Gait – an introduction

37 Gait – an introduction

Weakness (paresis) or paralysis, ataxia, and lameness are the most commonly observed alterations in gait.


A chain of synapsing neurons is called a pathway. A pathway in the CNS may be known as a tract, fasciculus, peduncle, or lemniscus. Small bundles of neurons in the PNS are called fascicles which combine to create nerves.

Descending tracts from the brain transmit the impulses which make the animal move. The impulses gain access to the muscles via nerves.

Differentiating the cause of paralysis requires examination of the limb’s nerve function: muscle tone and reflexes. If the tone and the reflexes are intact, present, normal (2+) or increased (3+, 4+) on examination it means that those nerves, and the spinal cord segments of their origin, are functioning and are not responsible for the weakness or paralysis.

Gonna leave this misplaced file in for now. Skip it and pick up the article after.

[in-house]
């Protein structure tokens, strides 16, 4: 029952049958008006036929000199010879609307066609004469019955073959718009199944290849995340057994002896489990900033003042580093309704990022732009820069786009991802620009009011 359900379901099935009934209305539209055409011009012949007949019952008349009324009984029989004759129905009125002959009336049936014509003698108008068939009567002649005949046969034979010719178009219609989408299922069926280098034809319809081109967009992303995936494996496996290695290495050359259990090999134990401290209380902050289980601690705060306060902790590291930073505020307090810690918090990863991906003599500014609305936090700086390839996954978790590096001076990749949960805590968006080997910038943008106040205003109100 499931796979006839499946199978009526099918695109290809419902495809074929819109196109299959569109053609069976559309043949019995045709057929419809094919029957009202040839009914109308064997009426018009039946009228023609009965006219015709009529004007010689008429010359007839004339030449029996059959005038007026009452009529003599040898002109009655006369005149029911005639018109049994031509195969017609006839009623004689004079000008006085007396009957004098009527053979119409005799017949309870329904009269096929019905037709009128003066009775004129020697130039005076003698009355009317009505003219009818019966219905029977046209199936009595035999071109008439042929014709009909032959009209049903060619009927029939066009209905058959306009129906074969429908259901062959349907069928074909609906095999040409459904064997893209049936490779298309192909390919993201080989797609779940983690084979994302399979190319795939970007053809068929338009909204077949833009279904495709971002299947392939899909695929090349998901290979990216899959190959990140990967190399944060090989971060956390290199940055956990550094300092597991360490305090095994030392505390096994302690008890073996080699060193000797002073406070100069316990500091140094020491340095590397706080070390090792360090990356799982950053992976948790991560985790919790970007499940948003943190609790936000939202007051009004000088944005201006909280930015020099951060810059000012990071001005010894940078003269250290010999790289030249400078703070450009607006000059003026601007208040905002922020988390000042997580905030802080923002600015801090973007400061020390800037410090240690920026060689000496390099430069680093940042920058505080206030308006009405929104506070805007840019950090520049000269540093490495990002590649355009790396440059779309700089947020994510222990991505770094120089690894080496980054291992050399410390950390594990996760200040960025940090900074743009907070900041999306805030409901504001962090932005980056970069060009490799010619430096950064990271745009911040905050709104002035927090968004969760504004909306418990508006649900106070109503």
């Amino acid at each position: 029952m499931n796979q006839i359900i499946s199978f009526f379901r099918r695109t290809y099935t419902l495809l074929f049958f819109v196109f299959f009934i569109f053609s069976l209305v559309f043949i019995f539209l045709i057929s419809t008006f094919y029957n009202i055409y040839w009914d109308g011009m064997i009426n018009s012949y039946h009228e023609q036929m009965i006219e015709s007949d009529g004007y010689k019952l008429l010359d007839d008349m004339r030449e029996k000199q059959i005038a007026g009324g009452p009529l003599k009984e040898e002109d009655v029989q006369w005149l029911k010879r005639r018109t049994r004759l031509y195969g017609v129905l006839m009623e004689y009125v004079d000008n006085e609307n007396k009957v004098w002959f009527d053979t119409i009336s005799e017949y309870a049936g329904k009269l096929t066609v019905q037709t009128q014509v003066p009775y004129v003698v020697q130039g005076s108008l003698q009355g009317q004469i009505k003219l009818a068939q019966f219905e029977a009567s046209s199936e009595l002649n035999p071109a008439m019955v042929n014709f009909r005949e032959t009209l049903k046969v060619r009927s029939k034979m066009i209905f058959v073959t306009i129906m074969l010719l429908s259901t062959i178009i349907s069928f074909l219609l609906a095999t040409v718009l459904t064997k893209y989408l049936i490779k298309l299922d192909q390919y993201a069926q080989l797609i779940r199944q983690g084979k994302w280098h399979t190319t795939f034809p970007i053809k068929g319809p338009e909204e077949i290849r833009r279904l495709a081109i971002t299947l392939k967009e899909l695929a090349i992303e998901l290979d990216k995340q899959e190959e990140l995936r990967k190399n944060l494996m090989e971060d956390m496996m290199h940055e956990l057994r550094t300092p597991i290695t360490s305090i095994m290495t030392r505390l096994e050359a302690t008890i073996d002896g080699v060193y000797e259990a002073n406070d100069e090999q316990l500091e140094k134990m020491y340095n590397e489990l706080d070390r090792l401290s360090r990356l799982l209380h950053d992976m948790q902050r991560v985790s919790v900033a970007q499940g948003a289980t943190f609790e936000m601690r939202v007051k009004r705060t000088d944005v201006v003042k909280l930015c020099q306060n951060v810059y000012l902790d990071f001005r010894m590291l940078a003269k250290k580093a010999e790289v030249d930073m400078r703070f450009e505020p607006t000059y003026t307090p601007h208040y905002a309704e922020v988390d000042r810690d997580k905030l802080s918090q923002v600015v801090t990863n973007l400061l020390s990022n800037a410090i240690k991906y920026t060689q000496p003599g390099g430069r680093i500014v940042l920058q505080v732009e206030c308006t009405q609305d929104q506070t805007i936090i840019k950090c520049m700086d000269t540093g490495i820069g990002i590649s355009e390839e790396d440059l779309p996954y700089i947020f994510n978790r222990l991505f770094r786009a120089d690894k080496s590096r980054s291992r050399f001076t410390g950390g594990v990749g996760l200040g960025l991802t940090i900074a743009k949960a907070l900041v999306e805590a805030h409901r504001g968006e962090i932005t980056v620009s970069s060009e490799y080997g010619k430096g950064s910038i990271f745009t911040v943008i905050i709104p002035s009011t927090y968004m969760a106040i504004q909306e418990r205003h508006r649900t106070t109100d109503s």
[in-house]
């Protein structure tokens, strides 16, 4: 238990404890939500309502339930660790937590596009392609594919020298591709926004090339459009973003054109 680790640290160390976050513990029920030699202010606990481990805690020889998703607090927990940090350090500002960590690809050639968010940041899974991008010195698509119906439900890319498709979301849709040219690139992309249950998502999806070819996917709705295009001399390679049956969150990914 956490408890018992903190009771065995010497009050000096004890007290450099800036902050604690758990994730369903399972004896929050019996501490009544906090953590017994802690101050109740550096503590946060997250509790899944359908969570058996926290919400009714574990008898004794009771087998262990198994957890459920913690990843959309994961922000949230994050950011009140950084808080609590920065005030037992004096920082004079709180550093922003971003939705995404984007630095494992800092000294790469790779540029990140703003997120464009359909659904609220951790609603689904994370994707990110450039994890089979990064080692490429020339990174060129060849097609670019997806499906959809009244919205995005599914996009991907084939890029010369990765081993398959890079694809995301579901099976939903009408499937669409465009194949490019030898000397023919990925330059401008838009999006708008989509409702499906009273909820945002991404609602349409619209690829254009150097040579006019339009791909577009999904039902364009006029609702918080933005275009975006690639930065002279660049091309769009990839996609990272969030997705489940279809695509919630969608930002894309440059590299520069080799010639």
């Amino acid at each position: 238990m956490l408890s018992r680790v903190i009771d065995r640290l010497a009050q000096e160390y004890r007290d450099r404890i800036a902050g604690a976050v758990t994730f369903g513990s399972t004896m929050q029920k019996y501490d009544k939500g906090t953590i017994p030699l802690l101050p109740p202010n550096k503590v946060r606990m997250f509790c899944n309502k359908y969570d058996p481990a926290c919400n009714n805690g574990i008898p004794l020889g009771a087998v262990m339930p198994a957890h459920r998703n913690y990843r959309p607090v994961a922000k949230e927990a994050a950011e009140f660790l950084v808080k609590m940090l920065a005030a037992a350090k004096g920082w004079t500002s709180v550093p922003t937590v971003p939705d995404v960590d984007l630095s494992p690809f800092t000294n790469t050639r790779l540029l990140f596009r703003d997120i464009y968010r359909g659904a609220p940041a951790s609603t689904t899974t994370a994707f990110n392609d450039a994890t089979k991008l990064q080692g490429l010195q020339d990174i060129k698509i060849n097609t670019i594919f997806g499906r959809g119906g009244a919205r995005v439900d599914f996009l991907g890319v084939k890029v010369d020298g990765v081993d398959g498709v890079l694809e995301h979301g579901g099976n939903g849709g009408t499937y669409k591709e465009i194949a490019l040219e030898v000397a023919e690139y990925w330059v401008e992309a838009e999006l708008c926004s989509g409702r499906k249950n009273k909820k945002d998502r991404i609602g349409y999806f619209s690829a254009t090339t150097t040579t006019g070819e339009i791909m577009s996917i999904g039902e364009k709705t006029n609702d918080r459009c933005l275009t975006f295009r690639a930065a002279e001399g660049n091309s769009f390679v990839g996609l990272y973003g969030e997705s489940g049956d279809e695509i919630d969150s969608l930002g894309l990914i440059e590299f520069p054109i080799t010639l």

Fantastic! A functioning reflex arc means a whole chunk of the nervous system works! The cause of the weakness therefore lies in the descending tracts cranial to the weak or paralysed limb.

But…if the tone and reflexes are reduced (1+) or absent (0) on examination it means that those reflex arcs do not work and somewhere in that reflex pathway is to be found the lesion causing weak or paralysed limbs (Fig. 37.1) (see p 20, Table 2.3).

Sep 3, 2016 | Posted by in SMALL ANIMAL | Comments Off on Gait – an introduction

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